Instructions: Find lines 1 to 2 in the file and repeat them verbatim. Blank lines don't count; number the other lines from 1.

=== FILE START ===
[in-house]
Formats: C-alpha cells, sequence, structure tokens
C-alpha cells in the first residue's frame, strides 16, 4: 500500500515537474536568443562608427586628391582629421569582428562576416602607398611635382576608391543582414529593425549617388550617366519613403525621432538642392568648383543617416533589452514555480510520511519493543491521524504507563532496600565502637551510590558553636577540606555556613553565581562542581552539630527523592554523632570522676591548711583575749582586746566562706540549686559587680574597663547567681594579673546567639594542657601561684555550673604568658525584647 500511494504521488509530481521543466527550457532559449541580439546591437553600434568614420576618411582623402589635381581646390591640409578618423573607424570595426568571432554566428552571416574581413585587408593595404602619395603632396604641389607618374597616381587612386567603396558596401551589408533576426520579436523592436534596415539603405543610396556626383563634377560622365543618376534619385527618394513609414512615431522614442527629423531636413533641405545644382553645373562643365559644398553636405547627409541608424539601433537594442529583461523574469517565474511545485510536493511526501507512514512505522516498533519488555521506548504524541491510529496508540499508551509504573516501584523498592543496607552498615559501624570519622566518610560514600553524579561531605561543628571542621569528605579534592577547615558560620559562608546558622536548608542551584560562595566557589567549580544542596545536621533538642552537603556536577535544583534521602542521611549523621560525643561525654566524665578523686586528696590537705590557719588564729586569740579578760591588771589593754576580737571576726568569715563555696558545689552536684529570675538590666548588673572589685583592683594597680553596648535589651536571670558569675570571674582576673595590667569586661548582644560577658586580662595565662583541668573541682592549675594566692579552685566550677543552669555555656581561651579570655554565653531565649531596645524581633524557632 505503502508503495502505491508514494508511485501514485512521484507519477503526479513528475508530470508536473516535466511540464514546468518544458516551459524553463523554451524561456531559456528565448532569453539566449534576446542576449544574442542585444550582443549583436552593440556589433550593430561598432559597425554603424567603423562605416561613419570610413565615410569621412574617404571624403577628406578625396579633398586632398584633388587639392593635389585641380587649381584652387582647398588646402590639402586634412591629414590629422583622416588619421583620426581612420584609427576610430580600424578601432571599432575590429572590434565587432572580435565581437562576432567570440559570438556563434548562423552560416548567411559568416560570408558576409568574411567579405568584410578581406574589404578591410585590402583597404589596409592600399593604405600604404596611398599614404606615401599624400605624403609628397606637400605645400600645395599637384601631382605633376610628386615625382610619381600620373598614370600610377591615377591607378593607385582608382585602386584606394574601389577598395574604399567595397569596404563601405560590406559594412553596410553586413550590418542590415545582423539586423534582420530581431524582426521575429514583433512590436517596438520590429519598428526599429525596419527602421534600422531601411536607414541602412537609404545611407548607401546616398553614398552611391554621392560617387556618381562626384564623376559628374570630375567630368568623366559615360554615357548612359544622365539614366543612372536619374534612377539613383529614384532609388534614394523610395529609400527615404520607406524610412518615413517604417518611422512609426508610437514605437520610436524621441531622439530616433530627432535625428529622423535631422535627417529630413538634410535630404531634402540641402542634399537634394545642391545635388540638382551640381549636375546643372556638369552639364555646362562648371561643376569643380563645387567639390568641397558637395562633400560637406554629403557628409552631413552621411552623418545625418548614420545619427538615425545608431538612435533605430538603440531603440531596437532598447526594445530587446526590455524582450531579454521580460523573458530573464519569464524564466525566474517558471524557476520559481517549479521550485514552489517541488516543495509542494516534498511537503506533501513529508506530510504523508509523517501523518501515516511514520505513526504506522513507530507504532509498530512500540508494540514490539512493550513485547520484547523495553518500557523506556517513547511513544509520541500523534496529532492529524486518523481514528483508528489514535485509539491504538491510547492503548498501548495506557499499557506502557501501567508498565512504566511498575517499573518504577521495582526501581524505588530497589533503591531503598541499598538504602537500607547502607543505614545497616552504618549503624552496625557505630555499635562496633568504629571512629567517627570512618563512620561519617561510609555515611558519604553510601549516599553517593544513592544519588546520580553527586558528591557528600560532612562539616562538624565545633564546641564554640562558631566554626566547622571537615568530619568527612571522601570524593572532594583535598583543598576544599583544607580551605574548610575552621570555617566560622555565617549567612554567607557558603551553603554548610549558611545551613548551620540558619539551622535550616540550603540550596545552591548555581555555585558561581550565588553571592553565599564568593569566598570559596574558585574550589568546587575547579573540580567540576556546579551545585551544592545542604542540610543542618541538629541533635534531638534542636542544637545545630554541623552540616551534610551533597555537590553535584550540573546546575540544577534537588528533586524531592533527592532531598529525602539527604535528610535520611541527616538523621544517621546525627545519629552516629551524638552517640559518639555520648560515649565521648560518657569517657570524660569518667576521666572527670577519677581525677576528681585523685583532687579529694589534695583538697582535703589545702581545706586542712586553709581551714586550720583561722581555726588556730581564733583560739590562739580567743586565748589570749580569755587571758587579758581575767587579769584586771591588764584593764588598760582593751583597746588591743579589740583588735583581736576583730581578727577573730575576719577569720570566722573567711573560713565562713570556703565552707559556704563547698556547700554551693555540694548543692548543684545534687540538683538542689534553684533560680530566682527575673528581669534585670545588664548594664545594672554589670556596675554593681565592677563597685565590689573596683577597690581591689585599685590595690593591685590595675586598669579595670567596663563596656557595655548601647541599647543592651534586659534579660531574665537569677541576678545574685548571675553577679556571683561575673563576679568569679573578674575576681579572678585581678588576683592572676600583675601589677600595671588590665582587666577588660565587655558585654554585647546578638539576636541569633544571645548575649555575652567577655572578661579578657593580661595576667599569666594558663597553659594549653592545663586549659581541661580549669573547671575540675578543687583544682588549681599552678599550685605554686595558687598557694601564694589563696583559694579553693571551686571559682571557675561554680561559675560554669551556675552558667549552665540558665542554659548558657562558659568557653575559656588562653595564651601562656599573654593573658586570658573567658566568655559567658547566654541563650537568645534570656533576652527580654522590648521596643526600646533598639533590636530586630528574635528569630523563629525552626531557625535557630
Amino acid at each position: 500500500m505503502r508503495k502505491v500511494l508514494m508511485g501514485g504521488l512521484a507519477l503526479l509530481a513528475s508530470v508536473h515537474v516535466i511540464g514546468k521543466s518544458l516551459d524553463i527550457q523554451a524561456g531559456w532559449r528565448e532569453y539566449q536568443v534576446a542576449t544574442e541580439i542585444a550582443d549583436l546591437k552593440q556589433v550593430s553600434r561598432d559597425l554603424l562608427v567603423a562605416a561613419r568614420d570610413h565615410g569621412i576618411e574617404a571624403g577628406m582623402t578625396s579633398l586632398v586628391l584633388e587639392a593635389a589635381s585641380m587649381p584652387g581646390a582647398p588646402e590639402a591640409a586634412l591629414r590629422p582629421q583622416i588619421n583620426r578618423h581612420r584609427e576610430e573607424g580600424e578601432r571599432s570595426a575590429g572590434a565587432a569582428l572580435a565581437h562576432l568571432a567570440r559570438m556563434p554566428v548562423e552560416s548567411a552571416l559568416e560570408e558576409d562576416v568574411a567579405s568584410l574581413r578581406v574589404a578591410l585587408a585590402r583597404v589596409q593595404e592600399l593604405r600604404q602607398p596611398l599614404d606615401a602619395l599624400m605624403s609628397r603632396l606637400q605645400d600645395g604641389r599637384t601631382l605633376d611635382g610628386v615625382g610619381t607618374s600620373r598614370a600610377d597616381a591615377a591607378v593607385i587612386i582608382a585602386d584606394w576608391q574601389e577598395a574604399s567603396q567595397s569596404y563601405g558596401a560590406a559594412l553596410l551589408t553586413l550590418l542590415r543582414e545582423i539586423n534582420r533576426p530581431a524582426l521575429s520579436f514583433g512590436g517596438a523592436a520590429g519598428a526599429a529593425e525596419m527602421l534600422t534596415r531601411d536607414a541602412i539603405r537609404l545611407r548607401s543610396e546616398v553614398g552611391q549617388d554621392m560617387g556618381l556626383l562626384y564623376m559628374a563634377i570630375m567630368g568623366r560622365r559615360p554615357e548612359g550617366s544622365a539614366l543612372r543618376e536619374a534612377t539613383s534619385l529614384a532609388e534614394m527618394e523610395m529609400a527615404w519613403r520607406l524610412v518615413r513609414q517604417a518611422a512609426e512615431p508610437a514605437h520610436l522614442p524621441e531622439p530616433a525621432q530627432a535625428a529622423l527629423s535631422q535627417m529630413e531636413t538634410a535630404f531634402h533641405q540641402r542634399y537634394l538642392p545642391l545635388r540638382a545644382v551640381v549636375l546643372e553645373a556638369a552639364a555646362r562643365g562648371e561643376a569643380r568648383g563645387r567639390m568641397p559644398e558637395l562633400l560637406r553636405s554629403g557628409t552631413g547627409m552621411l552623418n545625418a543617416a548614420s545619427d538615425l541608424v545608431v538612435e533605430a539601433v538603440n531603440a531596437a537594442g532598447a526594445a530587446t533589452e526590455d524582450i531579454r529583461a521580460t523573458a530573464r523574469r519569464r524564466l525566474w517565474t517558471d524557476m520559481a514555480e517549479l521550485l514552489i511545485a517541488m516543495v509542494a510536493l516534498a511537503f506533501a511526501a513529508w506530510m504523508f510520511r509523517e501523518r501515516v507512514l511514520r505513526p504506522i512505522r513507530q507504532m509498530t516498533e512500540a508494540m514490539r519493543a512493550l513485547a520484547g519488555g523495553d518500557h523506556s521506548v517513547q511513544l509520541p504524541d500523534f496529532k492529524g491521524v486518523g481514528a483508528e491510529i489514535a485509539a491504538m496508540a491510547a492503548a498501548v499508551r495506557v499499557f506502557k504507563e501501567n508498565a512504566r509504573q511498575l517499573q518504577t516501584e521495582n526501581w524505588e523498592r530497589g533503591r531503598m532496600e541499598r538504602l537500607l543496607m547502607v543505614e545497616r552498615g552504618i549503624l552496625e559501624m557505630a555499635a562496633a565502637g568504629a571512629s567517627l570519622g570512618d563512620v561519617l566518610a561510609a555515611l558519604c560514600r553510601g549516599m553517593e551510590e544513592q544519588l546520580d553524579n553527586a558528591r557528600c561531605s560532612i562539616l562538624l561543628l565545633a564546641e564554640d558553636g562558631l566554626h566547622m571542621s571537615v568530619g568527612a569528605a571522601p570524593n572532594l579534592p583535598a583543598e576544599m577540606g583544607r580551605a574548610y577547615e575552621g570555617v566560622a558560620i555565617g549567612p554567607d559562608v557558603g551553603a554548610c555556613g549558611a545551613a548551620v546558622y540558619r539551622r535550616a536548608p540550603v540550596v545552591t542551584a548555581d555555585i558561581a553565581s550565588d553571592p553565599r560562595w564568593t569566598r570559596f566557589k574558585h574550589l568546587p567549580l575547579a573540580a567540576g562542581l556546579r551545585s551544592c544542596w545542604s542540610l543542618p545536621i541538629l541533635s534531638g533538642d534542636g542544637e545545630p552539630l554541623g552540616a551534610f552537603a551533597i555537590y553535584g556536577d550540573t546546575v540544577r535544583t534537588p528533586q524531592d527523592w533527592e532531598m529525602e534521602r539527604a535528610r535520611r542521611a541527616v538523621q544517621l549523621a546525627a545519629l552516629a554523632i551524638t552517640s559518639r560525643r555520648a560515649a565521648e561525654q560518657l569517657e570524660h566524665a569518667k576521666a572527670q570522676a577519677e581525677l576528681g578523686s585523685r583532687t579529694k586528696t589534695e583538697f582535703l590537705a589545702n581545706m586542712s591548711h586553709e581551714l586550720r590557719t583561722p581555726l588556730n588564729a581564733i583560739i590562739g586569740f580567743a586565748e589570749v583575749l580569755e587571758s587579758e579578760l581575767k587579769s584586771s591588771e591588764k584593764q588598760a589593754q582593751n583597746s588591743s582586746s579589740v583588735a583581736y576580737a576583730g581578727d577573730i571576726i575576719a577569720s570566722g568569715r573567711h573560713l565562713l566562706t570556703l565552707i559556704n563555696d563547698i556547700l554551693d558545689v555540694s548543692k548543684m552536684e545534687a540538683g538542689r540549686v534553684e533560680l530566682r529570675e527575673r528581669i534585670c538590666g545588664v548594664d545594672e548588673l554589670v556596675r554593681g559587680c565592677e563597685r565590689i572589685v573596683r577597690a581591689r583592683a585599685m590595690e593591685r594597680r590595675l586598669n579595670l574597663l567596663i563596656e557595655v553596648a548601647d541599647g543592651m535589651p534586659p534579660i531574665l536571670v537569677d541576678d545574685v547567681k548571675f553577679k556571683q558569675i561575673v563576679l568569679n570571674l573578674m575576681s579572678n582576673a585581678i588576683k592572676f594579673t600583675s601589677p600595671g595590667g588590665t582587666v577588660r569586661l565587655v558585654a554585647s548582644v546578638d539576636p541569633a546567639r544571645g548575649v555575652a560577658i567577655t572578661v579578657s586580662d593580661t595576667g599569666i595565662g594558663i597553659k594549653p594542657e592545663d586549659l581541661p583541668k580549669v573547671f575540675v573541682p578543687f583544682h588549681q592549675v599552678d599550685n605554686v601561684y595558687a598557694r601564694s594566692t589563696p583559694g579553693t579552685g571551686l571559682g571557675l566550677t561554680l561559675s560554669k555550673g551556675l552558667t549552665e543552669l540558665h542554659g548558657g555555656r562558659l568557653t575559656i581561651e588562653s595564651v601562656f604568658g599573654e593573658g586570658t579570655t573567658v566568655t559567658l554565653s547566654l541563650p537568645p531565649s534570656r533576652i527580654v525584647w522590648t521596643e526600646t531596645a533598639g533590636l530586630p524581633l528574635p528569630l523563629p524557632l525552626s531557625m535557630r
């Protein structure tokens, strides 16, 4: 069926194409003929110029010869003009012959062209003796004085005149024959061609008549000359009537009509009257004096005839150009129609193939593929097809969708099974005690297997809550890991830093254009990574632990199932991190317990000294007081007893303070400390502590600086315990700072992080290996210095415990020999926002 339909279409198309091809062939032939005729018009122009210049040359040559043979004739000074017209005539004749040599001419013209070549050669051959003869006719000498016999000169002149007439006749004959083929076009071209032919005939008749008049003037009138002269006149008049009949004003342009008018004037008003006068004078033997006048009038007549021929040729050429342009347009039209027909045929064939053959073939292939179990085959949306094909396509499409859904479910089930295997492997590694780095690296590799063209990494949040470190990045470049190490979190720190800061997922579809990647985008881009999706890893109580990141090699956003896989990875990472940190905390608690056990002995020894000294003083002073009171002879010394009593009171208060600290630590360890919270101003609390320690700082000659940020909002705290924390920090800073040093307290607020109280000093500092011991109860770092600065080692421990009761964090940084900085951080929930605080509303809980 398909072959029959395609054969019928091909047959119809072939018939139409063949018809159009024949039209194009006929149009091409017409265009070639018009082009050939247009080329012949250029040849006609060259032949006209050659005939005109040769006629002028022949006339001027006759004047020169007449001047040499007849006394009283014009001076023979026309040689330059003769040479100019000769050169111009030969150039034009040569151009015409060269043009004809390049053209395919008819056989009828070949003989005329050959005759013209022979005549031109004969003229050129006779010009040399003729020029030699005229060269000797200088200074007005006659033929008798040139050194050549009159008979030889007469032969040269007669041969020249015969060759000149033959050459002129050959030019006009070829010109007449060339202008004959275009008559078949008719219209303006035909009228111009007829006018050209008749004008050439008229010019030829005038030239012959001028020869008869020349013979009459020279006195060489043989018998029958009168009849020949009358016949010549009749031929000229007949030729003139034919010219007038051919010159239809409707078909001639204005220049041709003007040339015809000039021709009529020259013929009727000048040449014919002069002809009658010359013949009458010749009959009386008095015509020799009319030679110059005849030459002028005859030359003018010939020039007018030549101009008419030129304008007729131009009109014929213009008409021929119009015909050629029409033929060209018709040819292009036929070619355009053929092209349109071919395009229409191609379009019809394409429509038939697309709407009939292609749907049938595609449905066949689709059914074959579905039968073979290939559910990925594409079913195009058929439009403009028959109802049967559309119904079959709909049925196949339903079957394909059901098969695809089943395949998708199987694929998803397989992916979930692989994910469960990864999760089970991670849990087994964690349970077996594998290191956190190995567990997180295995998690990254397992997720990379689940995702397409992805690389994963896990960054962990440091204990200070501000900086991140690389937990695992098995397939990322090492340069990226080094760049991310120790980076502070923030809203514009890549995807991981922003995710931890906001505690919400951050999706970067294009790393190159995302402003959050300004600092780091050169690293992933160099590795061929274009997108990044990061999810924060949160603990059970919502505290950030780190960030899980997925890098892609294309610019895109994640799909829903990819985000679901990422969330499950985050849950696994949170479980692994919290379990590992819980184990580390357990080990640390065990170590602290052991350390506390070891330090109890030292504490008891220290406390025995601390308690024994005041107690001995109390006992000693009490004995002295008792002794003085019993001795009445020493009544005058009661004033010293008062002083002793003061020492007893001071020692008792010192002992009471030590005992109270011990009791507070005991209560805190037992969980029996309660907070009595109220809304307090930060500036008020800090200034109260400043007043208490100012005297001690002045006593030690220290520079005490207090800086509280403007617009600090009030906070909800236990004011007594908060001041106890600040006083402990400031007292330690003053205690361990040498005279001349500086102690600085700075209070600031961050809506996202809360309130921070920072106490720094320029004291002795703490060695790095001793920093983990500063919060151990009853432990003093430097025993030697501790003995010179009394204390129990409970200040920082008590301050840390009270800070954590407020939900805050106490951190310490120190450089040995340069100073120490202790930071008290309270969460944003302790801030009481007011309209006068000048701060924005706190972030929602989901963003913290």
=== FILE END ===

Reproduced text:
[in-house]
Formats: C-alpha cells, sequence, structure tokens